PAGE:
Sustained growth depends on innovation, whether it's
cutting-edge software from Silicon Valley, an improved assembly
line in Sichuan, or a new export market for Swaziland's leather.
Developing a new idea requires money, which poses a problem of
trust. The innovator must trust the investor with his idea and the
investor must trust the innovator with her money. Robert Cooter and
Hans-Bernd Schafer call this the "double trust dilemma of
development." Nowhere is this problem more acute than in poorer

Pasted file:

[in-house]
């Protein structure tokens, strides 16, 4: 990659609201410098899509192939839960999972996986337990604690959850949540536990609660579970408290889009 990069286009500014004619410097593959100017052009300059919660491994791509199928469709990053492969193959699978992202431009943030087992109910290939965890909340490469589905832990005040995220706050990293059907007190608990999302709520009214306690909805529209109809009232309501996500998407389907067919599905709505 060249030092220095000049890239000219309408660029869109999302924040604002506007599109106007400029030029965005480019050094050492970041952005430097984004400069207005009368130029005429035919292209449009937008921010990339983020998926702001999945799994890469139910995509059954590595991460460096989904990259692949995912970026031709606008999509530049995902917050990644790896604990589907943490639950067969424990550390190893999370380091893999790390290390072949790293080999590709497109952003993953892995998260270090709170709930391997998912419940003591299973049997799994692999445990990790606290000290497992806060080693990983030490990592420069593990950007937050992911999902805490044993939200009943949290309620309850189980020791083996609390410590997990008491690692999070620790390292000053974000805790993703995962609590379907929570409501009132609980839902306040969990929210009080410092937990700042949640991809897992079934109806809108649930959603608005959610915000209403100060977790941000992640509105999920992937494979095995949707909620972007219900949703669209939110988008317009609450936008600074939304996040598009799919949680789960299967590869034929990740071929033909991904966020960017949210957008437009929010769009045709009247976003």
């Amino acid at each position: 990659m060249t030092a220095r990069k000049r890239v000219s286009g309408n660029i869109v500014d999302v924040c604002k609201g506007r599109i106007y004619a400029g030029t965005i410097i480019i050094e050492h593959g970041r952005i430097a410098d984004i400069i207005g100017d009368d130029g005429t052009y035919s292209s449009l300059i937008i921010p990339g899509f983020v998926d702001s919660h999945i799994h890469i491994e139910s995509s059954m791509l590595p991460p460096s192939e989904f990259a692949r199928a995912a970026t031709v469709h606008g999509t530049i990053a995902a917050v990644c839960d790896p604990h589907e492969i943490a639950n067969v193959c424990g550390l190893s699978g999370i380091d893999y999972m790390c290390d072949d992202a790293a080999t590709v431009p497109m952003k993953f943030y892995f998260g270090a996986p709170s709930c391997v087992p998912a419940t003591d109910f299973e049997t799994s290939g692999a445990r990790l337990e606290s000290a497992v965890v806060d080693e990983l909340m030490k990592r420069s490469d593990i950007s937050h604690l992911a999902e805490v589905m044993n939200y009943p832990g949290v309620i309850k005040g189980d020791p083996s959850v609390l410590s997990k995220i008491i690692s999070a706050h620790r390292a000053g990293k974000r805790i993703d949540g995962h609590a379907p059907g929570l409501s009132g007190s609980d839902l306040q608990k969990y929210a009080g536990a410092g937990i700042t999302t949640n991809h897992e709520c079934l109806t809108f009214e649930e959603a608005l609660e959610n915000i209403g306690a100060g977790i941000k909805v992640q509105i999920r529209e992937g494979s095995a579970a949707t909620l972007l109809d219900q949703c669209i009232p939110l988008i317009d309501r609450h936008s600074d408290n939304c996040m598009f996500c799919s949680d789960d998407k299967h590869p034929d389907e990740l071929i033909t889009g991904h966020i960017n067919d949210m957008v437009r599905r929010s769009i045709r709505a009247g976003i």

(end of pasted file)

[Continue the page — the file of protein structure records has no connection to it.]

nations, where the failure to solve it results in stagnant
In "Solomon's Knot," Cooter and Schafer propose a legal theory
of economic growth that details how effective property, contract,
and business laws help to unite capital and ideas. They also
demonstrate why ineffective private and business laws are the root
cause of the poverty of nations in today's world. Without the legal
institutions that allow innovation and entrepreneurship to thrive,
other attempts to spur economic growth are destined to fail.
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